For example, when Charlie Harary started becoming popular, many were surprised that a lawyer without semicha had such a large platform to teach Torah. Yet despite the fact that he’s not a rabbi (and maybe because of it), he quickly became a favorite to audiences of all backgrounds due to his sincerity, relatability, desire to grow, and ability to make Torah relevant. Charlie modeled that you don’t need to be a rabbi to teach and inspire others.

The way we access Torah learning has also contributed to who we are learning Torah from. There are baal habatim who give online shiurim to thousands of people worldwide. While they may not have the title rabbi and are busy during the day in their professions, many have spent significant time learning in yeshivas and are qualified to give high-level shiurim. Certainly, this occurs in shuls as well, but having access via technology to a much wider audience enables those who want to teach to have a broad, virtual classroom.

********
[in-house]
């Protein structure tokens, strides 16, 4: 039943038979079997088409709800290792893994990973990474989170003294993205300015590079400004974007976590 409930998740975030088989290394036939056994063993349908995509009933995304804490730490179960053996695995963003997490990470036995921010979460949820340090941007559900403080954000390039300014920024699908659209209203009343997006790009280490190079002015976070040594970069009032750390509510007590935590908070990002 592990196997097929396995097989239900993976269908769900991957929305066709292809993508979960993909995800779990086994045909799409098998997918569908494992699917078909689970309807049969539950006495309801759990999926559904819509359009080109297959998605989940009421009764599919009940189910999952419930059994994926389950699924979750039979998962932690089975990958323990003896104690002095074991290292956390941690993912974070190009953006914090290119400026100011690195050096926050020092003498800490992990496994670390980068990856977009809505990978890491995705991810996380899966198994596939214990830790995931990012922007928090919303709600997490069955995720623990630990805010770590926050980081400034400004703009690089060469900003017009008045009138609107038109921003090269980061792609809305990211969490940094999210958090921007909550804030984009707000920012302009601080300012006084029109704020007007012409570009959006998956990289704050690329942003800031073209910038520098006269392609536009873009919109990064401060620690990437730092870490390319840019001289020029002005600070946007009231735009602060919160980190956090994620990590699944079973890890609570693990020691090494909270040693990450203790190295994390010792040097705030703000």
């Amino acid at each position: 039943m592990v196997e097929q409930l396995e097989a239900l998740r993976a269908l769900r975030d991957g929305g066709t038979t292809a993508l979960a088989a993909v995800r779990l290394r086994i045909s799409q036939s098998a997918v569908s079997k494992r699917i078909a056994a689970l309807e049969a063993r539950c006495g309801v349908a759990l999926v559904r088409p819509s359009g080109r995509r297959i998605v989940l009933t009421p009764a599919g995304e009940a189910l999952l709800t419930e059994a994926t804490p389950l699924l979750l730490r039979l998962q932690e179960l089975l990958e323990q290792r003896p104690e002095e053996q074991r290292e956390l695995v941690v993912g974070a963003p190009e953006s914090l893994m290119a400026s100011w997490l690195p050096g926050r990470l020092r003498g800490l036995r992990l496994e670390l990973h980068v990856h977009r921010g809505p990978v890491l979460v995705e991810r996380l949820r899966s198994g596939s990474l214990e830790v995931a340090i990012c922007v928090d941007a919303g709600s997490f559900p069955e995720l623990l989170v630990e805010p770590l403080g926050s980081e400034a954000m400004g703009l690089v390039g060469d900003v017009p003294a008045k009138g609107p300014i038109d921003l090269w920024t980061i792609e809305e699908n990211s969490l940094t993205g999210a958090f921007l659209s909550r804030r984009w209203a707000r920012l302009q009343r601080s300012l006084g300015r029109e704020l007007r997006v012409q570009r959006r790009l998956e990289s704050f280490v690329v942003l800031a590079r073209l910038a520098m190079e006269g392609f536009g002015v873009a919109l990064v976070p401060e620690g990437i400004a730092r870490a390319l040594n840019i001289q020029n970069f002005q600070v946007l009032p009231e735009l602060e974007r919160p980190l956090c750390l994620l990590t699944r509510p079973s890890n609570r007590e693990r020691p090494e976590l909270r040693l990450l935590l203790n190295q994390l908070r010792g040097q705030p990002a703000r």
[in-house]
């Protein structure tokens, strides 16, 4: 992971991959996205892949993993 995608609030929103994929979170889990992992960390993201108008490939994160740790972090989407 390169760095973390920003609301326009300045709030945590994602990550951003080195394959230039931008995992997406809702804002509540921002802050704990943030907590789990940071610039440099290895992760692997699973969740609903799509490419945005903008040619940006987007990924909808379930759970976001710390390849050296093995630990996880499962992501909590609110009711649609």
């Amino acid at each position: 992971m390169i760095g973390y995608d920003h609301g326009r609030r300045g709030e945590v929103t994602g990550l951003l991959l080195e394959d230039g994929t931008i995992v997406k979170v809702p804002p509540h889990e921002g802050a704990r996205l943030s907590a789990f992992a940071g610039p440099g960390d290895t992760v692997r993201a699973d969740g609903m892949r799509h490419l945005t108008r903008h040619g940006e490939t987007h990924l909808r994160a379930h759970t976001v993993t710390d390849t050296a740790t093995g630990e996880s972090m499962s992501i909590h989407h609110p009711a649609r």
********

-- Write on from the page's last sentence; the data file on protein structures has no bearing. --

This phenomenon is more significantly evident on social media platforms. Anyone with a Twitter or Instagram account can share their Torah insights to limitless audiences. They can post an inspiring quote, a thought on the parsha, or even share a video of a dvar Torah. In this space, Torah thoughts and inspiration are bite-sized – short and satisfying, easy to digest, often clever, and designed for an immediate uplift. Anyone can share an idea that moves or enlightens them, and many have gained a following due to their ability to share Torah or inspiration about Judaism in a relatable way. Instagram, in particular, has a flurry of female Torah teachers, some of whom are not formal educators but have discovered Instagram as their classroom to reach thousands of women eager for their insights.